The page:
14. Super Bowl rematch with Patriots would be ideal time for Falcons to recapture 2016 mojo Dan Wolken|USA TODAY‎4‎:‎26‎ ‎PM Oct. 19, 2017 USA TODAY FLOWERY BRANCH, Ga. — Reminders of 28-3 are stubbornly prevalent for the Atlanta Falcons, from the Internet memes to the New England Patriots’ scoreboard troll job on opening night to — let’s face it — a penchant for blowing leads that has carried over from Super Bowl LI to this season. It’s quickly becoming an unwanted theme here, as the Falcons (3-2) prepare for their high-profile rematch Sunday night in New England. The easy narrative, particularly this week, is to make some connection between Atlanta’s Super Bowl demons and its recent trouble finishing games. Is that fair? Of course. Is it too simple? Almost certainly. “It’s tough to get one answer,” left tackle Jake Matthews said. “I can’t say enough (about) what we’re doing well in the first half. We’re just not finding a way (to continue) in the second half. That’s on all of us.” But as noise grows about whether the Falcons have some sort of mental block or systemic issue holding leads — yes, the dreaded “choker" label — the natural inclination here is to look toward the more easily identifiable and correctable factors in their admittedly slow start. — Explosive offensive plays? Not enough. — Turnovers? Too many. — Touches for star receiver Julio Jones? Too few. “I just have a sense of who our guys are and how we play, that it’ll come,” said head coach Dan Quinn. Even taking the Super Bowl hangover psychobabble into account, this looks more like a mechanical problem than a mental one — for now. The Falcons, after all, did undergo one of the more significant coaching changes of the offseason when offensive coordinator Kyle Shanahan left to take over the San Francisco 49ers' top job and was replaced by Steve Sarkisian, a virtual NFL novice. While quarterback and 2016 league MVP Matt Ryan insists Sarkisian isn’t to blame for the offense's slippage from the top-scoring attack last year to 12th this season, it’s possible some natural comfort and continuity was lost in the transition. “I think Sark’s done a great job, and honestly he’s put us in good positions through five games,” Ryan said. “I think we’ll continue to get better for sure. He’s got a better understanding now, having been here, having gone through game situations. I think he's gotten better as the year’s gone on, but as players we need to play better.” It’s also possible the Falcons, and Ryan in particular, are fighting a natural regression to the mean after setting all kinds of franchise records last season and scoring 30 or more points 11 times in the regular season, something only two teams in NFL history have done more often. There was nothing fluky about those numbers. The Falcons were a legitimate scoring machine, all the way up until the point where one more first down would have brought Atlanta its first Lombardi Trophy. The issue is whether such production can be replicated in a league where the talent disparity is so thin and the film study so advanced. Teams seem more determined than ever to take away Jones, whose 73.4 receiving yards per game represents a career low. And the Falcons aren’t countering with enough big-play answers to open things up for him. Ryan, meanwhile, already has six interceptions, just one fewer than he had all of last year. “We’re close,” Ryan said. “We’re not clicking on all cylinders yet, but we’re close.” As they tore through the NFC last season, the Falcons certainly didn’t look like a one-off contender. They've got a top-level quarterback in his prime, arguably the league's premier wideout, and perhaps the league's top running back tandem in Devonta Freeman and Tevin Coleman. And though it's way too early to sound any alarms, the spotlight gets significantly bigger this week given the opponent. “As far as having a bad feeling in your gut about it, i’m really past that,” right tackle Ryan Schraeder said. “It was a football game that we lost. It sucked, but i’m not going to live my whole life crying about it.” They can’t, of course, because the expectation here is to be right back in the mix in what looks like a wide-open NFC, especially after Aaron Rodgers broke his collarbone. And for all the issues they’re trying to work through, Atlanta remains in solid position for a playoff return. But 28-3 — the third-quarter lead they squandered to New England in the Super Bowl — is still real, still there in the background, still something they’ll get asked about until they do something to quiet the naysayers. “We’ve talked about last year once or twice — maybe three or four times — but to keep looking back is not what we’re about,” Quinn said. “The fight that matters is the one we’re in and to see how good the 2017 team can get. That’s where our focus is. To keep rehashing keeps us out of the present moment.” This Sunday night, though, the problems of both past and present will converge for Atlanta. Those memories will be everywhere in New England, impossible to ignore. And playing the Patriots will either be the first step to making them go away or making them seem far worse.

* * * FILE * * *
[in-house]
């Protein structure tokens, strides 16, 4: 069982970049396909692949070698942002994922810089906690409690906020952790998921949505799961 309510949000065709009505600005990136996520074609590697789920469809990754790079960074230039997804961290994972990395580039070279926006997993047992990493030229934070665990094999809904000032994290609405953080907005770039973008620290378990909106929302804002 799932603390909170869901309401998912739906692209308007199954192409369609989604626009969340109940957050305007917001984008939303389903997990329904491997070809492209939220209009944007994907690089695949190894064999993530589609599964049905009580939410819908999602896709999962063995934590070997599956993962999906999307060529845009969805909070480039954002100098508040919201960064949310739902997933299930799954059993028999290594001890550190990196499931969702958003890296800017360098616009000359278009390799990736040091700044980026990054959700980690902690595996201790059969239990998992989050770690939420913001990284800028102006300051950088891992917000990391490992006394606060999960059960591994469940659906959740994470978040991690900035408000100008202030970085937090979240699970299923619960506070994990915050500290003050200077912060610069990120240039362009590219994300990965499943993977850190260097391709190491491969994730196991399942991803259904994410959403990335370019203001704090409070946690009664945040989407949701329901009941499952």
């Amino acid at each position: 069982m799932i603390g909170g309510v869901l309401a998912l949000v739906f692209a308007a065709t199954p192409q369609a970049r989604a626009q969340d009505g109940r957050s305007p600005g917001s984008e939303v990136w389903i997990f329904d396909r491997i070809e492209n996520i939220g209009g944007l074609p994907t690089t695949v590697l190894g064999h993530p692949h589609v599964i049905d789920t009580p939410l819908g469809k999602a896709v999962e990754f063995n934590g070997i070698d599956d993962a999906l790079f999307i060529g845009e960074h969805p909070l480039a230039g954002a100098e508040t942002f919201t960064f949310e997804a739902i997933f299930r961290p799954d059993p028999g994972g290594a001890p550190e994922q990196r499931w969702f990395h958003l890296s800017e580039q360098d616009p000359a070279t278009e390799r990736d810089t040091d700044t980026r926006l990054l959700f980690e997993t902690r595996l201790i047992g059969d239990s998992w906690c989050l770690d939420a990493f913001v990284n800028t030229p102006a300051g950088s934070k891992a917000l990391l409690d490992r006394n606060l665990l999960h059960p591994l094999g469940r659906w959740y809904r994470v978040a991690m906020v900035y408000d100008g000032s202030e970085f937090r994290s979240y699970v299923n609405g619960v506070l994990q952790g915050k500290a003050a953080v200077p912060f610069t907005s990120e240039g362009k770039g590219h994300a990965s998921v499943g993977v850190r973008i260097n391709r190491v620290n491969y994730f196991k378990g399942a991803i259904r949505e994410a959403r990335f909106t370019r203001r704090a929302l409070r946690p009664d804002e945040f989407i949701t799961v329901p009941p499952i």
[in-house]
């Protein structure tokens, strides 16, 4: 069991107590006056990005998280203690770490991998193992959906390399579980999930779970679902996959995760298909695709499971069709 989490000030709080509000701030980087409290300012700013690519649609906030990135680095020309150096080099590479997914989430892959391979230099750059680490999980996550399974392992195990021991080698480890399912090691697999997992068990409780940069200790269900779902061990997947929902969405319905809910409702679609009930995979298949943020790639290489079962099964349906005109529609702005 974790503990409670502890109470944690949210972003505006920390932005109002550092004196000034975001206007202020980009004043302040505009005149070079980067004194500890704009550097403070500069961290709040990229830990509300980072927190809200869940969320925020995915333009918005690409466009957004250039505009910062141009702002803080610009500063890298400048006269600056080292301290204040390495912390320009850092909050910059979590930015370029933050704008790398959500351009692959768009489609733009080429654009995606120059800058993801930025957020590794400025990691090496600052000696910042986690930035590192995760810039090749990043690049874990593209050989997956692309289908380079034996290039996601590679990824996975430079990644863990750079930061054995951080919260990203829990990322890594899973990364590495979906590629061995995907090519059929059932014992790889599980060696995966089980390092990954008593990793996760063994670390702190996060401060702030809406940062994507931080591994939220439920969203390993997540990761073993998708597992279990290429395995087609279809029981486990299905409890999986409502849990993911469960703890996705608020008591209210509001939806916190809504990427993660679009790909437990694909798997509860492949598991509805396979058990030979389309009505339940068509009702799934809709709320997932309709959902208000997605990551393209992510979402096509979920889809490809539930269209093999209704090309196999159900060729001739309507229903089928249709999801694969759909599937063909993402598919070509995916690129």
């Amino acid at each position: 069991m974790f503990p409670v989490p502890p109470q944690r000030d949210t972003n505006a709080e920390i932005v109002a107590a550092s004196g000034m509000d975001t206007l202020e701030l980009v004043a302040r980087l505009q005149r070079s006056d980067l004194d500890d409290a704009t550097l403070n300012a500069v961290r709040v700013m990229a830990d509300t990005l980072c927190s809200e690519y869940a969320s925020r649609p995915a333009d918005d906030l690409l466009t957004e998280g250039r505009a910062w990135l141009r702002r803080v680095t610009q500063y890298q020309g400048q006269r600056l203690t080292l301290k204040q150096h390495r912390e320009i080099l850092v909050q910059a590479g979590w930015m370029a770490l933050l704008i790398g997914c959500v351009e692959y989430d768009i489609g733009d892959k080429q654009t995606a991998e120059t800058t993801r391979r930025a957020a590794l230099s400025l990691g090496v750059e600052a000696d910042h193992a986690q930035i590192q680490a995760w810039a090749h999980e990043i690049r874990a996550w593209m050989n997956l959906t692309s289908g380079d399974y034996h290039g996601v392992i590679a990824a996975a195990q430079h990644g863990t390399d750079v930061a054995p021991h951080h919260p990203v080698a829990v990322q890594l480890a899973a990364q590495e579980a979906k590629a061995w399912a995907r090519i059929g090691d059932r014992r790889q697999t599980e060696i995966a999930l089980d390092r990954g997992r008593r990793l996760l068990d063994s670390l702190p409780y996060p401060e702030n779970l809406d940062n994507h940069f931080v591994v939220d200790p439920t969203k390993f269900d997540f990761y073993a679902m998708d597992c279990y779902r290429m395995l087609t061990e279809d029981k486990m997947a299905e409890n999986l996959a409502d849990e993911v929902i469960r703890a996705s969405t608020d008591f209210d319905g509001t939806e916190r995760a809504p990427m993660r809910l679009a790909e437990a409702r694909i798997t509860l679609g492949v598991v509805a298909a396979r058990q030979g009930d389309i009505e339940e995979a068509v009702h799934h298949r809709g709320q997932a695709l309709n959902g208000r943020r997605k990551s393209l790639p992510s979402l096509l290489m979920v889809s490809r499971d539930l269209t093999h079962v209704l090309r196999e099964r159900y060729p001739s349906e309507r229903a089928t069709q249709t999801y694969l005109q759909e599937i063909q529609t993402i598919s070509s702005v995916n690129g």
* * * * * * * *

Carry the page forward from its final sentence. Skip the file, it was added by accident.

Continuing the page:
15. This team is not tanking so all of you people that expect it can kick rocks. These young hawks want to compete.